Evaluate the rate of rebound hyperglycemia with a glucometer, defined as a serum glucose level of greater than 180 mg/dL (>10 mmol/L) within 12 hours after discontinuation of IV insulin, in children treated for diabetic ketoacidosis (DKA) with early glargine versus standard-of-care management. The number of patients that met this threshold is reported.


Secondary Outcome Measures :
  1. Rate of Recurrent Ketogenesis [ Time Frame: Within 12 hours after discontinuation of IV insulin ]
    Evaluate the rate of recurrent ketogenesis (beta-hydroxybutyrate ≥ 1.5 mmol/L within 12 hours after discontinuation of IV insulin) in children treated for diabetic ketoacidosis (DKA) with early glargine versus standard-of-care management. The number of patients that met this threshold is reported.

  2. Risk of Hypoglycemia Between Those Given Early Administration of Glargine Versus Those Given Standard-of-care Management. [ Time Frame: During treatment and within 12 hours after d/c IV insulin; while receiving IV insulin in children with DKA given early glargine versus standard-of-care management. ]
    Assessment of the frequency of hypoglycemic events during treatment of DKA, and within 12 hours after discontinuation of IV insulin, in children given early glargine versus standard-of-care management vs. the rate of blood glucose decrease while receiving IV insulin in children with DKA given early glargine versus standard-of-care management. The number of participants who experienced hypoglycemia is reported.

  3. Evaluation of CGM and POC Glucose Monitoring During DKA Treatment in Children. [ Time Frame: During treatment of DKA and within 12 hours after discontinuation of IV insulin. ]
    Evaluation of the feasibility of CGM as a tool to monitor blood glucose levels during DKA treatment in children. The number of participants who consented to wear and placed the CGM is reported.



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Ages Eligible for Study:   6 Years to 18 Years   (Child, Adult)
Sexes Eligible for Study:   All
Accepts Healthy Volunteers:   Yes
Criteria

Inclusion Criteria:

  1. Age 6-17.9 years at time of enrollment.
  2. Known history of type 1 diabetes or presumed new-onset type 1 diabetes.
  3. Diagnosis of DKA (serum glucose or fingerstick glucose concentration ≥ 200 mg/dL.
  4. Venous pH ≤7.3 and/or serum bicarbonate concentration ≤15 mmol/L.
  5. Evidence of ketonemia or ketonuria).

Exclusion Criteria:

  1. Participants who present in DKA with conditions that affect neurological function such as:

    1. suspected alcohol or drug use,
    2. severe head trauma,
    3. meningitis, etc., who would not be able to consent/assent for the study.
  2. Participants who present in DKA who are showing signs of altered mental status at time of enrollment.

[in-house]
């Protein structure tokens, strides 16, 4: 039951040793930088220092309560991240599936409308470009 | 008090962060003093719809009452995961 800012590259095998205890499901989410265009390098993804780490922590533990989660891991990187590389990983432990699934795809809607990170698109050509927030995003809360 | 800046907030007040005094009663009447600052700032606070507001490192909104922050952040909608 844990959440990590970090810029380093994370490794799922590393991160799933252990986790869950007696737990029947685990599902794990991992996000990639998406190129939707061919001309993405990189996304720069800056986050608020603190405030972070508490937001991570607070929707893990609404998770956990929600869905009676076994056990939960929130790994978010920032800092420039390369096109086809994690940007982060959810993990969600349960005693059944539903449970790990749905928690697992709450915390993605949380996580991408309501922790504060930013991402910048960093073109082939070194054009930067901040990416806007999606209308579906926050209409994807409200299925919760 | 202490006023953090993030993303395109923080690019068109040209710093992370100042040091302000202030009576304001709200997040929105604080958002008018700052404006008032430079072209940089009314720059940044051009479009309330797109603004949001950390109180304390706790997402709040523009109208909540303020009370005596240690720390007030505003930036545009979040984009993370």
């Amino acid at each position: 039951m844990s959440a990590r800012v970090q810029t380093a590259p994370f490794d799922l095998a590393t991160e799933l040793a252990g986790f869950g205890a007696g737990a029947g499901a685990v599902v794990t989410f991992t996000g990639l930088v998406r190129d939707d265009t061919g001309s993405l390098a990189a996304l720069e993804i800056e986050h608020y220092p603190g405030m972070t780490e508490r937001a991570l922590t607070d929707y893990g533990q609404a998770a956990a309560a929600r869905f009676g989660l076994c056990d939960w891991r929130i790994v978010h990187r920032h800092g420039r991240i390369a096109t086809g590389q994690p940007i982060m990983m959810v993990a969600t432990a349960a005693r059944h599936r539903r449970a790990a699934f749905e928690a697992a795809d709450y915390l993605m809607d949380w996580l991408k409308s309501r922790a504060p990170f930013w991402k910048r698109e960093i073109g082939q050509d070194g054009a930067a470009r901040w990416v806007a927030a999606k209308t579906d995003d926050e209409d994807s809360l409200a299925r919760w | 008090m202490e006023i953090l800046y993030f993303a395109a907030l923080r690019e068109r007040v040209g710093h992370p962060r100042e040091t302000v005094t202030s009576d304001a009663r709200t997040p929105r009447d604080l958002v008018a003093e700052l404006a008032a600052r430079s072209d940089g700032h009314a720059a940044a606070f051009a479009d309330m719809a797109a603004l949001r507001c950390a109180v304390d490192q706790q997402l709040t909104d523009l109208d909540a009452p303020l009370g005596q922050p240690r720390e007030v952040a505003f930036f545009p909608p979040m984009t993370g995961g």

3. Other known complicating illness or poorly-controlled chronic illness that is known to affect blood glucose levels and/or electrolyte balance such as:

    1. chronic renal disease (requiring hemodialysis),
    2. chronic liver disease (with evidence of current hepatic dysfunction,
    3. coagulopathy, and/or chronic hepatitis), or
    4. severe chronic lung disease (requiring the use of oral steroids).
  4. Use of medications that are known to affect blood glucose levels such as:

    1. oral glucocorticoids,
    2. Metformin,
    3. SGLT2 inhibitors,
    4. GLP-1 receptor agonists,
    5. DPP-4 inhibitors,
    6. thiazolidinediones
    7. sulfonylureas, and
    8. vasopressors, etc.
  5. Participants who have begun DKA treatment prior to being approached for enrollment and have received more than 6 hours of IV insulin therapy.
  6. Participants who are known to be pregnant.
  7. Participants who have a known diagnosis of type 2 diabetes.
  8. Participants for whom the treating physicians feel a specific insulin regimen is necessary such that patient safety or well-being could be compromised by enrollment into the study.

Information from the National Library of Medicine

To learn more about this study, you or your doctor may contact the study research staff using the contact information provided by the sponsor.

Please refer to this study by its ClinicalTrials.gov identifier (NCT number): NCT03107208


Locations
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United States, Colorado
Children's Hospital Colorado
Aurora, Colorado, United States, 80045
Sponsors and Collaborators
University of Colorado, Denver
Investigators
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Principal Investigator: Rebecca Ohman-Hanson University of Colorado, Denver
  Study Documents (Full-Text)

Documents provided by University of Colorado, Denver:
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Responsible Party: University of Colorado, Denver
ClinicalTrials.gov Identifier: NCT03107208    
Other Study ID Numbers: 16-1965
First Posted: April 11, 2017    Key Record Dates
Results First Posted: May 10, 2022
Last Update Posted: May 10, 2022
Last Verified: April 2022
Individual Participant Data (IPD) Sharing Statement:
Plan to Share IPD: No

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Studies a U.S. FDA-regulated Drug Product: Yes
Studies a U.S. FDA-regulated Device Product: No
Product Manufactured in and Exported from the U.S.: No
Keywords provided by University of Colorado, Denver:
DKA
type 1 diabetes
children
continuous glucose monitoring
Additional relevant MeSH terms:
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Diabetes Mellitus, Type 1
Ketosis
Diabetic Ketoacidosis
Diabetes Mellitus
Glucose Metabolism Disorders
Metabolic Diseases
Endocrine System Diseases
Autoimmune Diseases
Immune System Diseases
Acidosis
Acid-Base Imbalance
Diabetes Complications
Insulin Glargine
Hypoglycemic Agents
Physiological Effects of Drugs